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Bruce G. Southworth, 71, ‘Renaissance Man’ ran gallery, known for parties

Bruce G. Southworth

Bruce G. Southworth

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Updated: October 30, 2012 6:13AM

If you’d ever been to one of his parties, then you’d know: You haven’t been to a party until you’ve been to one thrown by Bruce Southworth.

And if you loved old, beautiful things, then you’d probably heard of his North Shore antique gallery, Samlesbury Hall, in Lake Forest.

But back to the parties the wildly creative event planner for more than 40 years put together.

There was the week-long Caribbean cruise in 1998, a “Tribute to Maya Angelou” hosted by Oprah Winfrey and attended by 150 of her closest friends. The event was described by Winfrey in the May 2002 issue of Oprah Magazine as “the most fun I’ve ever had.”

Or there were Mr. Southworth’s annual Dads & Sons Mardi Gras outing for close friends and their boys — not having children, Mr. Southworth would bring his nephews, an outing that involved outlandish costumes, a float and a tour of New Orleans.

Whatever the event, Mr. Southworth’s invitations were similar to those won by hopefuls seeking a tour of Willie Wonka’s Chocolate Factory.

“Bruce was really a Renaissance man. He brought a sense of style and fashion and fun to everything he did. Whether he was doing it for friends, corporate leaders or celebrities, everything with him was theatrical,” said Ed Weed, a best friend for the past five decades.

“Every party was unique,” said Weed. “It got to the point where if people wanted Bruce to do a party for them, they’d say, ‘Here’s the budget,’ and they wanted to be surprised.

Bruce’s dream was creating, and he was living his dream.”

Mr. Southworth, who operated both the gallery and his nationally known event planning firm, Southworth Productions, Inc. in Lake Forest since the early 1970s, died in his sleep Friday morning at his home. He was 71.

Born in Chicago on Oct. 10, 1940, to parents Louise Southworth Parker and George Minch Southworth, he was the only son of three siblings. He went to a prep boarding school specializing in Naval training, the Admiral Farragut Academy in St. Petersburg, Fla., then Rollins College in Winter Park, Fla., graduating in 1962.

Having developed a love for the sea, both through his Admiral Farragut training and much time spent on his father’s boat, Mr. Southworth joined the Navy soon after. He would spend two years on an aircraft carrier, mostly in Europe, and return with exciting tales, fueling his penchant for storytelling, family and friends said.

He then went to work for Sears, Roebuck & Co., where his father and uncles were long-time employees, and soon excelled in Sears’ merchandising and design department, quickly moving up the ladder over the course of his 15 years there, his family said. While at Sears, he met a young interior designer, Mary Monek, and fell for her.

“He went on a couple of double dates with her — she was with the other guy, and he decided he was more interested in her,” said his nephew and namesake, Bruce Rylance.

“They started dating, and married in 1969,” said Rylance, who would come up summers to work for his uncle. Mr. Southworth took him along on that first Dads & Sons Mardi Gras trip.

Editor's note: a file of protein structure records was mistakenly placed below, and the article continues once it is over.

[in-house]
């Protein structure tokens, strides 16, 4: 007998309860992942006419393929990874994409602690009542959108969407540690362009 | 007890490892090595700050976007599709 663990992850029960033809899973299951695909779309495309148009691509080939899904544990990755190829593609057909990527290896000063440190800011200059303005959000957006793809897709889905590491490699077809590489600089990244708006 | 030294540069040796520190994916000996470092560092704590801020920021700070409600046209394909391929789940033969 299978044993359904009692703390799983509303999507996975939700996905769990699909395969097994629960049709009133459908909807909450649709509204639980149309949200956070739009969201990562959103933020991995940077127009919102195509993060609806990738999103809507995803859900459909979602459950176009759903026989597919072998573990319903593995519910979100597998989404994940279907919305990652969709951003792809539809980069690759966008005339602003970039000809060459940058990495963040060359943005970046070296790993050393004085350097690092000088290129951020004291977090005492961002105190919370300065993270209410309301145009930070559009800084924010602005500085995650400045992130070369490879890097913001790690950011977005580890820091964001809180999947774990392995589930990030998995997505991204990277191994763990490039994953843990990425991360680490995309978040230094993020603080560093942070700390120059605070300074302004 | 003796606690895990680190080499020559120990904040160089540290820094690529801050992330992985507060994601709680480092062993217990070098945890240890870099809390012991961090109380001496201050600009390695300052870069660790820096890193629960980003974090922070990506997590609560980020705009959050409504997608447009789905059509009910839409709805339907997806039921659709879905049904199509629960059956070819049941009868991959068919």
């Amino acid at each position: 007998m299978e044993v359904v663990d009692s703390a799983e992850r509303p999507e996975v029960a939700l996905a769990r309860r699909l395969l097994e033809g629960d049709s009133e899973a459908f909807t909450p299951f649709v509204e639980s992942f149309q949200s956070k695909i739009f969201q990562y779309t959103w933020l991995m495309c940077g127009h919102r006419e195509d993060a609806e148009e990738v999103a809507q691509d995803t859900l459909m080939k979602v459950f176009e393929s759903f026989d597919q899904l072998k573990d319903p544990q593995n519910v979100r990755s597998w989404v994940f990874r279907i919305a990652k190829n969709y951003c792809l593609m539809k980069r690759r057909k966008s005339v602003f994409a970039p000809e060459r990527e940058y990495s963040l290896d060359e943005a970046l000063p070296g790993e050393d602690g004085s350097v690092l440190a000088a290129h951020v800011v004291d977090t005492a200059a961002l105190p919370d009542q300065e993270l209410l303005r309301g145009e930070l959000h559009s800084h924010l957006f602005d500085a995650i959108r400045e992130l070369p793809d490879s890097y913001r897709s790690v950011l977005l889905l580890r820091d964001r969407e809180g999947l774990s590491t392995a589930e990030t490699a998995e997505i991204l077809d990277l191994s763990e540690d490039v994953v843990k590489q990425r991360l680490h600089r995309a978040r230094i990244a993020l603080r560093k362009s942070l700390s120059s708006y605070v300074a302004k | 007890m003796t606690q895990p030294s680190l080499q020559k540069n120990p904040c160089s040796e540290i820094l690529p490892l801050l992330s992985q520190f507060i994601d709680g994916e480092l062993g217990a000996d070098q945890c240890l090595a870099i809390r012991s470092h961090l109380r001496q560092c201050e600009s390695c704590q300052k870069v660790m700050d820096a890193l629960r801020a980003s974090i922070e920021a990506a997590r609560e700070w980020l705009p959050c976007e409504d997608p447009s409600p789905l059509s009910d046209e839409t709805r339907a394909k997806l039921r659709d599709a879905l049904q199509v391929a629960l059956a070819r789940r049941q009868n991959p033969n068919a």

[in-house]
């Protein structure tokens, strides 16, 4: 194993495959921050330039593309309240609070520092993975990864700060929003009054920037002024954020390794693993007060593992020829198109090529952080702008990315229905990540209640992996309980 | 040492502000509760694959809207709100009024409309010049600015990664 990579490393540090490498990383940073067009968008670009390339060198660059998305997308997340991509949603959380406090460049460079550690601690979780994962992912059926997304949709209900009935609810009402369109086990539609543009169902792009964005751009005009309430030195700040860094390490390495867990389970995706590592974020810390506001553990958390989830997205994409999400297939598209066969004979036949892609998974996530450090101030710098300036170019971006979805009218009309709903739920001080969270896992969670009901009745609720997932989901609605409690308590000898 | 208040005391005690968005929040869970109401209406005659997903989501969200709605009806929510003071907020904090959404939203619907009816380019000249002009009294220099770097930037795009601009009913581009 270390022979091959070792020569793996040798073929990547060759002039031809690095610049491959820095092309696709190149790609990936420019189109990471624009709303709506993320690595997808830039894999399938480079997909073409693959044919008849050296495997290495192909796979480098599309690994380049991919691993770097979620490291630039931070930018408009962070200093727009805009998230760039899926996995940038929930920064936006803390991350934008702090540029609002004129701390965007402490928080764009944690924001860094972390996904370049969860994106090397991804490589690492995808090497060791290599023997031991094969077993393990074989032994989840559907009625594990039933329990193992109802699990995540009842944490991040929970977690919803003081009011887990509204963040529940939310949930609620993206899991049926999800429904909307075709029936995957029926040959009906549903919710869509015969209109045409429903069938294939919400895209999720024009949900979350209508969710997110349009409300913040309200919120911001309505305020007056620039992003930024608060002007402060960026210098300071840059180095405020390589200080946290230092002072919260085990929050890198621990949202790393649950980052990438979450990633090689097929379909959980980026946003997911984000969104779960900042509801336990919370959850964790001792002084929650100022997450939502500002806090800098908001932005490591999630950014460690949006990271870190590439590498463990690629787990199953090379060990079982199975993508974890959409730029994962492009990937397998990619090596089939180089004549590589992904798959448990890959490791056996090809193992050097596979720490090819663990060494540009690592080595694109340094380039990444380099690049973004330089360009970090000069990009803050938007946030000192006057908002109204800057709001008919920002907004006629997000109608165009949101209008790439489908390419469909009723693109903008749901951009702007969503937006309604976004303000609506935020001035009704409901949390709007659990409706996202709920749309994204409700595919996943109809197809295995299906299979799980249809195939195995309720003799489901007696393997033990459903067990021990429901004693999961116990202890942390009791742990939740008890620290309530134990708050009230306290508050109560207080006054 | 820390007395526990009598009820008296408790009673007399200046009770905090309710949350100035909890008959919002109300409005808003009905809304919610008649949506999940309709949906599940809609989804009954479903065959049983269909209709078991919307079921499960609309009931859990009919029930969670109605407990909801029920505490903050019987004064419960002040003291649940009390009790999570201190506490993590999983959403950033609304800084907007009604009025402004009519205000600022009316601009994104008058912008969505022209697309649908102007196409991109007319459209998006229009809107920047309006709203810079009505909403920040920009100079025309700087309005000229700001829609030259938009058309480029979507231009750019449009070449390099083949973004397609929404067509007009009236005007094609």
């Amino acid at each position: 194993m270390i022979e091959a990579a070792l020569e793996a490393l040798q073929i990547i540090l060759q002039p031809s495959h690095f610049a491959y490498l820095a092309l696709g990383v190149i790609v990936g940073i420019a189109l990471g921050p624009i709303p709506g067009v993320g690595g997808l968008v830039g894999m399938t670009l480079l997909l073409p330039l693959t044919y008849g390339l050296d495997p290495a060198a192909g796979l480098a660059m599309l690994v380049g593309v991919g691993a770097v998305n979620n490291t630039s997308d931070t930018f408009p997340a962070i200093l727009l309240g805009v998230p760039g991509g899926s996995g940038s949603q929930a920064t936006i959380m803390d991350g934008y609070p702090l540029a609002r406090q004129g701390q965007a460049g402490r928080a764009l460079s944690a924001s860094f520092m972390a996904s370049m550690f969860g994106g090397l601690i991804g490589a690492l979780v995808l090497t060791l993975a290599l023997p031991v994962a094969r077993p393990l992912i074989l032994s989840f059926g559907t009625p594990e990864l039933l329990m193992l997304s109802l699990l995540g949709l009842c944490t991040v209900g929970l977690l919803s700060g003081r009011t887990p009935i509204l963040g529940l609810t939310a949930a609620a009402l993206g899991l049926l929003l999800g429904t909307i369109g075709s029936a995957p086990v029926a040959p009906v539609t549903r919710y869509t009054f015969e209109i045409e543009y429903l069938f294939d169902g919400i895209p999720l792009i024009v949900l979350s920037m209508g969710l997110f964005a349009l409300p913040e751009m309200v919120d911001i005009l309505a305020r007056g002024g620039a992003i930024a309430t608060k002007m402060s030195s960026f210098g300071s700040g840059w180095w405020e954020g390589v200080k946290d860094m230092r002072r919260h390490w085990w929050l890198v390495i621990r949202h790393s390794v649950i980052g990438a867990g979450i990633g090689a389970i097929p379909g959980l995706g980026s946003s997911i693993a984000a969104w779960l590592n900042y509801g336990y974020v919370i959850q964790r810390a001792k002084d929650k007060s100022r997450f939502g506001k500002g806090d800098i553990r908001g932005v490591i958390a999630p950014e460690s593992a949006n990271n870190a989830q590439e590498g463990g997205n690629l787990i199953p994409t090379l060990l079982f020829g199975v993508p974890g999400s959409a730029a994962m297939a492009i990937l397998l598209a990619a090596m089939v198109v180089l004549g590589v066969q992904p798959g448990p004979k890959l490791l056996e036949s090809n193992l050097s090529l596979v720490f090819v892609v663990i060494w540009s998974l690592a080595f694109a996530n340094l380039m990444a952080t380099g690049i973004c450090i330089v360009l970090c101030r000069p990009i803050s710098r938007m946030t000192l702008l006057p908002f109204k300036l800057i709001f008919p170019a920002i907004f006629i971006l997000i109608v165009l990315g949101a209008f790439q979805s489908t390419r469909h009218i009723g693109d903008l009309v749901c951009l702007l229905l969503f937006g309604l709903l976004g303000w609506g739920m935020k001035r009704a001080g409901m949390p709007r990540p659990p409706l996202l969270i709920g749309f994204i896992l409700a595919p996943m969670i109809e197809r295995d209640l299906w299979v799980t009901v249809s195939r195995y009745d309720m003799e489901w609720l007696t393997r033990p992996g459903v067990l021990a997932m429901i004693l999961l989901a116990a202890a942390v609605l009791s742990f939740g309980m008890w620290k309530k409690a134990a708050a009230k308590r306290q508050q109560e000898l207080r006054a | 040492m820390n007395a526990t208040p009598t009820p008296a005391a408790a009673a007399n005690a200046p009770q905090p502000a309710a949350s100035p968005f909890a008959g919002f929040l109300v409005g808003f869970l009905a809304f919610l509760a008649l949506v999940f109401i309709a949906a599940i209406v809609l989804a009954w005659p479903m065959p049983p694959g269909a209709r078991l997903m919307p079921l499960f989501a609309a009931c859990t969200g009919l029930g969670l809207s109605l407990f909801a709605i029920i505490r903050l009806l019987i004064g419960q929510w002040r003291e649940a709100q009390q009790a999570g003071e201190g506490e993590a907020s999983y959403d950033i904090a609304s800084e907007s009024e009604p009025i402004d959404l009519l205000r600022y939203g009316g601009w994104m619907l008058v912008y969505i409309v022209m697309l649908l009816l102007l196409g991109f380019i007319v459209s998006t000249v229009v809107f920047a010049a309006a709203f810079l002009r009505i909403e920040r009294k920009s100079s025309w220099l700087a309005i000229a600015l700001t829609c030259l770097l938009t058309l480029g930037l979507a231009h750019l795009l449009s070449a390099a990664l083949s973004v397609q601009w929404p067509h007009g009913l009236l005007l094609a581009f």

“Aunt Mary was running her own business and the two of them truly complemented each other in their line of work, but also in their personal interests,” Rylance said. “They were just a perfect balance to each other’s lives.”

In 1970, Mr. Southworth and his wife moved into a landmark home in Lake Forest, which they restored.

A few years later, the couple accompanied Mr. Southworth’s parents to their ancestral home in England, Samlesbury Hall, where Mr. Southworth gained a deeper appreciation for beautiful things with history, particularly the Georgian period of English antiques.

He returned with the decision to start his own antique business, which, formally established in 1982, became one of the Midwest’s largest importers of 18th and 19th century English antiques.

It’s how his friend of 15 years, Jim Farrell, met him.

“We met through our wives at the antique shop, and began to socialize. I know no one else of Bruce’s character and style. Bruce was a larger than life kind of guy, not only in his persona but in his person,” said Farrell, who attended many of Mr. Southworth’s events, from the Dads & Sons outing to European-themed cruises.

“He was an immaculate dresser, the kind of guy to wear a vest along with his suit, custom-made shirts, silk handkerchiefs, and if he could get away with it, a cane,” said Farrell. “And Bruce could tell a story a minute for 10 hours a day where you would just want to listen.”

Survivors include his wife of 43 years; his mother; two sisters, Ann Southworth Davis of Tallahassee, Fla., and Susan Southworth Baldwin of Mobile, Ala.; and a host of nieces and nephews.

“Our life was one big party,” said his wife, Mary Monek Southworth.

“We just laughed and had a good time all the time. Bruce was an open book. I think everybody knew everything about him. They all know that he just took the world in as his own, loved everybody, and everyone loved him,” she said.

“He was just a great guy. He was my best friend.”

Visitation will be held from 5 p.m. to 7 p.m. Sunday at Wenban Funeral Home, 320 E. Vine Ave., Lake Forest. A memorial service will be held at 1 p.m. Tuesday at the Church of St. Mary, 175 E. Illinois Rd., Lake Forest.

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